At a recent Microservices Meetup in NY, Michael Bryzek and Adrian Cockcroft discussed their extensive experience with microservices.
Dealing with a traffic spike amounting to half of Amazon’s traffic each day when new sales are announced is no easy matter. Michael Bryzek, co-founder and former CTO of retailer Gilt Groupe, talks about the architectural and cultural evolution that took place as Gilt introduced microservices during its growth over the course of the past seven years.
Transitioning from a few monolithic systems to somewhere in the range of 300 to 400 microservices today presented a lot of challenges along the way. First describing how they decided to prioritize which parts of their system to optimize by breaking it into smaller, more optimized services, Bryzek covers some of the challenges that were encountered and how they went about solving them. He also describes some of the steps they took right up until today, when they have begun transitioning to Amazon’s AWS.
Successfully building a microservices architecture typically takes a strong culture of trust with teams that are empowered to do the right thing. Bryzek discusses some of the sources of inspiration they had when faced with the problem of developing trust while growing their engineering capability, and some of the other organizations whose lessons they looked to for ideas.
Adrian Cockcroft is well known for his role as cloud systems architect during Netflix’s migration to the cloud-native platform capable of supporting its massive scale. In this talk, he introduces a tool he has been working on for large-scale microservice simulations and modeling, mixed with some descriptions of problems and topologies you might expect to see with a system like Netflix.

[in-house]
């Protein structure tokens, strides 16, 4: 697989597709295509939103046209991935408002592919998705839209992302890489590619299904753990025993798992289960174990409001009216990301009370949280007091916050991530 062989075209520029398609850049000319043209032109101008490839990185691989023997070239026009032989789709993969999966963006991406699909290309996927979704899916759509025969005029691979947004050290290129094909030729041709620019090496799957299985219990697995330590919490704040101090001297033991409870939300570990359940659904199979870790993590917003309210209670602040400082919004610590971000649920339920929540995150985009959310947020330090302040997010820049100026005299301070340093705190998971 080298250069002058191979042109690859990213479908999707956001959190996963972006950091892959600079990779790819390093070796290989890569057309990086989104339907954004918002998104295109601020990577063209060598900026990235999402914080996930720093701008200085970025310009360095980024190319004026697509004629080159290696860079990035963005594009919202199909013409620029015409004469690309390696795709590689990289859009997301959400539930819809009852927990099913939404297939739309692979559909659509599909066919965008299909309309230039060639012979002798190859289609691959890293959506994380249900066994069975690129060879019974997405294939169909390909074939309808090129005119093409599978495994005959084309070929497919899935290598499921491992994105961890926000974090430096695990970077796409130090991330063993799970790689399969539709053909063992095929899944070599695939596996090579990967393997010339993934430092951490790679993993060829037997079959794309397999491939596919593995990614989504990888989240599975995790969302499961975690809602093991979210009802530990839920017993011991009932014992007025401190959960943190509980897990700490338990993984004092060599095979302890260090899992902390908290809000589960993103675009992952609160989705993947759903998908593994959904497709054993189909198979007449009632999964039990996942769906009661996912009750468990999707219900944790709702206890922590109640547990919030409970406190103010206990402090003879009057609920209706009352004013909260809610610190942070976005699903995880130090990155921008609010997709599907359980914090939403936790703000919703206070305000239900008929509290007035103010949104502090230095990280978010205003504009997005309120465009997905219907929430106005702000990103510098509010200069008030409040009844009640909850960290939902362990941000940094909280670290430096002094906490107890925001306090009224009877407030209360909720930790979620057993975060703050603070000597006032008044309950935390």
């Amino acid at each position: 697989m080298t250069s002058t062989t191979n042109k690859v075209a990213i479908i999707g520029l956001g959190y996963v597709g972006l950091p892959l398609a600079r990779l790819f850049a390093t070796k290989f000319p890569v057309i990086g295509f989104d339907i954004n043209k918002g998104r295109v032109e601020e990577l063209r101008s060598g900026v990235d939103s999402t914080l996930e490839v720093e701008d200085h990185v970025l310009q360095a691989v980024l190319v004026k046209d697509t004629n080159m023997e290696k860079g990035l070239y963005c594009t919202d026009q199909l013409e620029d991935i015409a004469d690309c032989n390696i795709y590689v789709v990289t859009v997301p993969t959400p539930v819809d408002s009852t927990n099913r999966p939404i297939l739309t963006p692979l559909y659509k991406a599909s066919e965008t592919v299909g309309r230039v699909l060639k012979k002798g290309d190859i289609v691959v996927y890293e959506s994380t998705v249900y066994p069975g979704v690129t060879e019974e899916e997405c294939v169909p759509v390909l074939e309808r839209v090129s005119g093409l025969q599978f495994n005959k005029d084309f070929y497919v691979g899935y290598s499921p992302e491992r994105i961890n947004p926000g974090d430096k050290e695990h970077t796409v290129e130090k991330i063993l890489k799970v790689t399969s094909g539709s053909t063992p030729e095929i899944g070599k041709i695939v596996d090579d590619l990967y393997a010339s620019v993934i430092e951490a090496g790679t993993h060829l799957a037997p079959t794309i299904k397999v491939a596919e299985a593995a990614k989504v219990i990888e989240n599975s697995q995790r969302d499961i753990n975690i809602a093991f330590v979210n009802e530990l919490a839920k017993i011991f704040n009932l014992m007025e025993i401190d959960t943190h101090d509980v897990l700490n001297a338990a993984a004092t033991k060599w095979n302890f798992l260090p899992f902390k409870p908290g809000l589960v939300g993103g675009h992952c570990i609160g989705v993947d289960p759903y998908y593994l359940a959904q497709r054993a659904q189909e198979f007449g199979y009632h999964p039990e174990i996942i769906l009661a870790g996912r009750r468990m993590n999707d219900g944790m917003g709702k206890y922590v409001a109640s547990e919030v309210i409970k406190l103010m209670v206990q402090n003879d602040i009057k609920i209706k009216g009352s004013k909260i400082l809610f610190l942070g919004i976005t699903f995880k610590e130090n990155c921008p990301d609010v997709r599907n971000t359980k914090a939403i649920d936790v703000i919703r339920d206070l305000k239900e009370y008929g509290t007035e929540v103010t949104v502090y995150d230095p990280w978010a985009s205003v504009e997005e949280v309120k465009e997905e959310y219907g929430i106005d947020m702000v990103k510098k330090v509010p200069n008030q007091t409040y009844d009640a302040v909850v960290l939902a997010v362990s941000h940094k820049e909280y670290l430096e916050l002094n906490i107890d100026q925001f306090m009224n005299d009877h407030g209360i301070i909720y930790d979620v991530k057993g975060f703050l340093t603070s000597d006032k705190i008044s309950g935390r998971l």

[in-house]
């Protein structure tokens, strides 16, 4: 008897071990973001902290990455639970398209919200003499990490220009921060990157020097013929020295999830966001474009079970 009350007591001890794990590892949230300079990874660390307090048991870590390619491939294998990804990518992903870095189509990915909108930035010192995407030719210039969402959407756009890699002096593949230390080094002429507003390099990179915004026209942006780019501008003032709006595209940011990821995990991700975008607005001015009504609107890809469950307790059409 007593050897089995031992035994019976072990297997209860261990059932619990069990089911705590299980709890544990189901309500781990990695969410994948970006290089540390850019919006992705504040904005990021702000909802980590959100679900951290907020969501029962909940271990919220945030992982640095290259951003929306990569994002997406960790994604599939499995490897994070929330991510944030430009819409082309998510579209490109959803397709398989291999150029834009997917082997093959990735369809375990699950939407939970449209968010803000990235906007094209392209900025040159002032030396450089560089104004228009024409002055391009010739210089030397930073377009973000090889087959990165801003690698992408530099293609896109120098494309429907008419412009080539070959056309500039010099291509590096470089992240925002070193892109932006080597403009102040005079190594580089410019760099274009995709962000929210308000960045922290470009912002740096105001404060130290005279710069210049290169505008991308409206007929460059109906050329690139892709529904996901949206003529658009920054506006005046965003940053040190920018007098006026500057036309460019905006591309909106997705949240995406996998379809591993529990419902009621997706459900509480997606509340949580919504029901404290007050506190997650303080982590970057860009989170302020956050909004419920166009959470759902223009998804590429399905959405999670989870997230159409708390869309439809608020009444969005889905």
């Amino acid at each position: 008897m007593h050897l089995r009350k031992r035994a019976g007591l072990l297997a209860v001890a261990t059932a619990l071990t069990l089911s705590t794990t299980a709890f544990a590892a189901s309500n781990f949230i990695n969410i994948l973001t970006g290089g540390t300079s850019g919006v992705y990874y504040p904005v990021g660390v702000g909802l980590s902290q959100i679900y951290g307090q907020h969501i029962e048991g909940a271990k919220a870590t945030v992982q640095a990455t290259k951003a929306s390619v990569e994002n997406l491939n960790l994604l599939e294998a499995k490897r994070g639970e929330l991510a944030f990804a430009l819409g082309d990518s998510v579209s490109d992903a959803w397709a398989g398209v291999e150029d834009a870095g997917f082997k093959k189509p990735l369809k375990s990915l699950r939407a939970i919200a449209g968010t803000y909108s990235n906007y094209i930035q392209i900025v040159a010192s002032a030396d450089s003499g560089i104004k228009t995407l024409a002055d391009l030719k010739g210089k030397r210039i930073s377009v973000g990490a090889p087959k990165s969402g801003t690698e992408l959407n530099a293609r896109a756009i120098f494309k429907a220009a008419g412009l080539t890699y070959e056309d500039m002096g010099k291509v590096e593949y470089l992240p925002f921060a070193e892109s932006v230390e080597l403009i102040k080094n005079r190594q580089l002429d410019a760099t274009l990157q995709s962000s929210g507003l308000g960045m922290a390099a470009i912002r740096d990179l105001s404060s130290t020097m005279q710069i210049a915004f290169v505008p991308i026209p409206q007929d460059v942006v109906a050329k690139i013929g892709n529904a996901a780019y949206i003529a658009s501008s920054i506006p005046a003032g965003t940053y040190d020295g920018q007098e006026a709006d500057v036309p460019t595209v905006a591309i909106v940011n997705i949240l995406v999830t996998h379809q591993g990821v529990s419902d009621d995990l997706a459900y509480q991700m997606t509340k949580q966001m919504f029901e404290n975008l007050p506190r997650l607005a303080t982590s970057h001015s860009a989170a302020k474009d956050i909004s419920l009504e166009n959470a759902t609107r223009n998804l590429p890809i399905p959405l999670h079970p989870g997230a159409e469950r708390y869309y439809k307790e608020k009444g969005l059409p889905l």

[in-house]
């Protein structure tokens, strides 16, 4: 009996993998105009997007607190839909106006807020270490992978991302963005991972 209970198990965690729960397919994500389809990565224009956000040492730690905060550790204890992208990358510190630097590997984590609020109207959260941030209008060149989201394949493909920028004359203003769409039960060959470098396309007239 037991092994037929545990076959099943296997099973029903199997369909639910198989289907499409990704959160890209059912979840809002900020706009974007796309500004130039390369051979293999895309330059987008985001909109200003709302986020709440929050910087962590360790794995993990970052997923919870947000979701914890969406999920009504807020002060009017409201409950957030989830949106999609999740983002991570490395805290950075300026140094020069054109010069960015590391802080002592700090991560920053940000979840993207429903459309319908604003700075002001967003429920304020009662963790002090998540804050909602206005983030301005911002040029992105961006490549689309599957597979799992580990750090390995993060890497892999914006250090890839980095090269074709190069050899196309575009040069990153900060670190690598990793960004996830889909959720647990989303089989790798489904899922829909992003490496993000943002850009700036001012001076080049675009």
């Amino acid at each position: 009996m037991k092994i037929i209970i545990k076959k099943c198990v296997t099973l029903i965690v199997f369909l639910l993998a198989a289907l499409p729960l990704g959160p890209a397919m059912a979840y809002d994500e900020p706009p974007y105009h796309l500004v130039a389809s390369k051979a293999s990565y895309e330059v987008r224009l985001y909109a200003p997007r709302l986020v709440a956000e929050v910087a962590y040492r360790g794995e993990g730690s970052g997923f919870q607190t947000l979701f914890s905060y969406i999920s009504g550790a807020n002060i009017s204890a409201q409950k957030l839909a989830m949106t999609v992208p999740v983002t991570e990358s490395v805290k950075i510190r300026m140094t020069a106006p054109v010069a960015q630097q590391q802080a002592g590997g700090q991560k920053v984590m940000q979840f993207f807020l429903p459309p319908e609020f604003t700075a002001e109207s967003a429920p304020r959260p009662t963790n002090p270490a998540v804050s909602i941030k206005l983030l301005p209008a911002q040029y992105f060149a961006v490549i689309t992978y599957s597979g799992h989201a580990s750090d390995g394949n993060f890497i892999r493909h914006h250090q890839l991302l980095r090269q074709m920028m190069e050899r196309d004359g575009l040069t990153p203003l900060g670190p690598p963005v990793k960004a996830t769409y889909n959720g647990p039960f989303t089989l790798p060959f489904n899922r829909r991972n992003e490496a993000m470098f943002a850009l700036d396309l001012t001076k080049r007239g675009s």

Cockcroft first provides us with a valuable definition of microservice: “a loosely coupled service oriented architecture with bounded contexts … to make sure you break your problem into the right chunks”. After describing some monitoring problems that must be addressed in cloud-based systems and lamenting the lack of tools that allow request flow to be modeled and tested in a cloud-based microservice architecture, he introduces his tool, spigo (soon to be renamed to simianviz).
Simianviz is a tool written in Go that does large-scale simulations of microservice architectures, visualizing the resulting graph in the web browser using D3. For the remainder of this interesting talk, Cockcroft demonstrates how his tool could be used for a variety of uses, covering everything from breaking up a monolith to simulating some complex topologies.
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